Toni Pearce re-elected NUS president

Toni Pearce has been re-elected as the president of the National Union of Students in a landslide victory

April 9, 2014

Ms Pearce won 454 of the 728 votes cast in the NUS presidential election ballot, which took place at the organisation’s annual conference in Liverpool on 8 April.

NUS black students officer Aaron Kiely received 150 votes, University of London representative and self-declared “militant trade unionist” Daniel Cooper picked up 90 and Ukip’s youth secretary Jack Duffin just 18 votes.

Ms Pearce is the eighth woman president of the NUS and the first to come from a further education college in the post-1992 era.

In her keynote address to conference on 7 April, Ms Pearce said she wanted to create a “new deal for the next generation” and put pressure on all political parties to improve opportunities for students.

However, she appeared to back away from her organisation’s policy of targeting Liberal Democrat MPs who voted in 2010 in favour of increasing tuition fees.

More than 1,000 parliamentary candidates, including 400 from the Lib Dems and 200 from Labour, pledged not to increase tuition fees in 2010 and Ms Pearce said “we have not forgotten who broke their promises”.

But she did not want the NUS to simply focus on the 40 or so Lib Dem MPs who signed a pledge to oppose tuition fees hikes in 2010, but later voted in favour of them in 2012, saying she “did not want to have a Tarantino-style revenge campaign” against Lib Dems.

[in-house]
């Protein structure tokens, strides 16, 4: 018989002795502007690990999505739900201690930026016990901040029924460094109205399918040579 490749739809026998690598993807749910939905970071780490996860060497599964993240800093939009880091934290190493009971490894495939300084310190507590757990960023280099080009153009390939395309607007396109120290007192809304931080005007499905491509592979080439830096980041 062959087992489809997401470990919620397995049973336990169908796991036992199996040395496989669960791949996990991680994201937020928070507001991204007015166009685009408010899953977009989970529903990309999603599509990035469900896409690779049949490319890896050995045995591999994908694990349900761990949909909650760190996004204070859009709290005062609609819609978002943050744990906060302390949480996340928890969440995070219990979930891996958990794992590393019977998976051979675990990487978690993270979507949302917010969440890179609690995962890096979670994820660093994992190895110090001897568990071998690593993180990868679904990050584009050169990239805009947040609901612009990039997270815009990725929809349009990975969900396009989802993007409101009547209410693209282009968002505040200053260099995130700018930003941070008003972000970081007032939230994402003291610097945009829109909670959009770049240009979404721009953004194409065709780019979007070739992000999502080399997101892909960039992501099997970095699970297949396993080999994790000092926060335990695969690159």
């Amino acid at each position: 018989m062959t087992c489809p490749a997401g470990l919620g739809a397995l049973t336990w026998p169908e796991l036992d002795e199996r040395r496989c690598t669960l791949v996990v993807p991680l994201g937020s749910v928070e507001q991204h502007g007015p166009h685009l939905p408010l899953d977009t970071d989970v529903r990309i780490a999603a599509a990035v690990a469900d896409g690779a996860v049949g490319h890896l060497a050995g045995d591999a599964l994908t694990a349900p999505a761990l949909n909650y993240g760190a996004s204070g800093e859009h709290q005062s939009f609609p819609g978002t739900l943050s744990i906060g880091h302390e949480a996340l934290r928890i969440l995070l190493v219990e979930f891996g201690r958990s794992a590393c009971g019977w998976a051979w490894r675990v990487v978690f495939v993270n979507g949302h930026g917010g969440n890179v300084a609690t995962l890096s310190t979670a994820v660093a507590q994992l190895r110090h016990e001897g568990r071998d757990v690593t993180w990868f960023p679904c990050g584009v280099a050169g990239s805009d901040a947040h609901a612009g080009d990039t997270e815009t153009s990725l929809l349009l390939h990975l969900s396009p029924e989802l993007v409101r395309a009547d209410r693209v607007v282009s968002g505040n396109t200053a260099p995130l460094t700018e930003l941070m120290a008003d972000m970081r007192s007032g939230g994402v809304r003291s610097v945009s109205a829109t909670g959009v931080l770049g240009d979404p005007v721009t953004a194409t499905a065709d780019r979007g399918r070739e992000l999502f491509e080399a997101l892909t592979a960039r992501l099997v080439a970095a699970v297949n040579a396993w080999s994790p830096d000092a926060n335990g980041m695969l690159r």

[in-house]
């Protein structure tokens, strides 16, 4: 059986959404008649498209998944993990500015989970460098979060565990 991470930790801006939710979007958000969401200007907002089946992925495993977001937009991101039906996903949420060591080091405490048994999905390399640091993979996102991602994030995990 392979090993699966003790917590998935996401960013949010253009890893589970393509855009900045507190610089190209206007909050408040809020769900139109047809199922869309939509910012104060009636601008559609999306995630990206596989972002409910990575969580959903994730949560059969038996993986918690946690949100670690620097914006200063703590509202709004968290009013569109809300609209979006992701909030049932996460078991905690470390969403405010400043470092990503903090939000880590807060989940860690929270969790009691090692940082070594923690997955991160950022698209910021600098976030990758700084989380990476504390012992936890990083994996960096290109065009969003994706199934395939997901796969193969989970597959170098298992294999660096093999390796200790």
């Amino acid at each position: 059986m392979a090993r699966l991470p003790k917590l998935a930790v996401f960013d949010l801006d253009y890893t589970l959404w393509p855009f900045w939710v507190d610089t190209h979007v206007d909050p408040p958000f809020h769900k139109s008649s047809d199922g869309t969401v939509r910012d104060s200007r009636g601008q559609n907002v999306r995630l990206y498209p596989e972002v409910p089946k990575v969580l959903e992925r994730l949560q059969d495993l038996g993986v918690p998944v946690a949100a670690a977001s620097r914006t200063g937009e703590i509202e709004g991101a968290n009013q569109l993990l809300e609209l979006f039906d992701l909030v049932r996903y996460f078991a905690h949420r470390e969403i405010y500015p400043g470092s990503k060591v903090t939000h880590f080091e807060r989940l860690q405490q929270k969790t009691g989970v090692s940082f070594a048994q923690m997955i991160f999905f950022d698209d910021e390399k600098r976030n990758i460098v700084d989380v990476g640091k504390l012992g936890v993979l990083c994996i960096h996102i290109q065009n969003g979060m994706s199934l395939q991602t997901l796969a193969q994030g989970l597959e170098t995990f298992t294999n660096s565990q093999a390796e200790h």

However, the conference later backed a motion which called for the NUS to “campaign against Nick Clegg and any MP who broke their pledge to students by publicly highlighting their broken promise”.

That motion would appear to step back from the more explicit vow to target senior Lib Dem MPs, including Nick Clegg, and mobilise student support against them when these politicians contest their seats at the 2015 general election.

jack.grove@tsleducation.com

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Reader's comments (1)

there is almost certainly a grey area about charities campaigning so directly on electoral issues. rather than be in breach of the governments ever changing goalposts on the subject of lobbying is surely a better plan to be cautious, not backing away.

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